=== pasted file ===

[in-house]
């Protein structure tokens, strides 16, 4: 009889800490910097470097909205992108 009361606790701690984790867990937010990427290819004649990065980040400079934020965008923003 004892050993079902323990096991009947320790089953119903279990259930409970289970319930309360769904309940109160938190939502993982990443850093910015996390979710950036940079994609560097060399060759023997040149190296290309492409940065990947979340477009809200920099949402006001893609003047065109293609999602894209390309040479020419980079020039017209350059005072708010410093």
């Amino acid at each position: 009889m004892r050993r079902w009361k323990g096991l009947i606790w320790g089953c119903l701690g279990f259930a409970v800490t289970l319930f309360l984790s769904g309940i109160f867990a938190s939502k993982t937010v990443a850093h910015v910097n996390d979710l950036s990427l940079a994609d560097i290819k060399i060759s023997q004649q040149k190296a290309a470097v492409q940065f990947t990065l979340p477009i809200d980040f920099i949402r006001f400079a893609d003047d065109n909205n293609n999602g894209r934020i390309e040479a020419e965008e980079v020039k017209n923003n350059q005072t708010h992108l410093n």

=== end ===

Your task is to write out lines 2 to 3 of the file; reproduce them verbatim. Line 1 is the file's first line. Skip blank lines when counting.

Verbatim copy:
């Protein structure tokens, strides 16, 4: 009889800490910097470097909205992108 009361606790701690984790867990937010990427290819004649990065980040400079934020965008923003 004892050993079902323990096991009947320790089953119903279990259930409970289970319930309360769904309940109160938190939502993982990443850093910015996390979710950036940079994609560097060399060759023997040149190296290309492409940065990947979340477009809200920099949402006001893609003047065109293609999602894209390309040479020419980079020039017209350059005072708010410093």
């Amino acid at each position: 009889m004892r050993r079902w009361k323990g096991l009947i606790w320790g089953c119903l701690g279990f259930a409970v800490t289970l319930f309360l984790s769904g309940i109160f867990a938190s939502k993982t937010v990443a850093h910015v910097n996390d979710l950036s990427l940079a994609d560097i290819k060399i060759s023997q004649q040149k190296a290309a470097v492409q940065f990947t990065l979340p477009i809200d980040f920099i949402r006001f400079a893609d003047d065109n909205n293609n999602g894209r934020i390309e040479a020419e965008e980079v020039k017209n923003n350059q005072t708010h992108l410093n």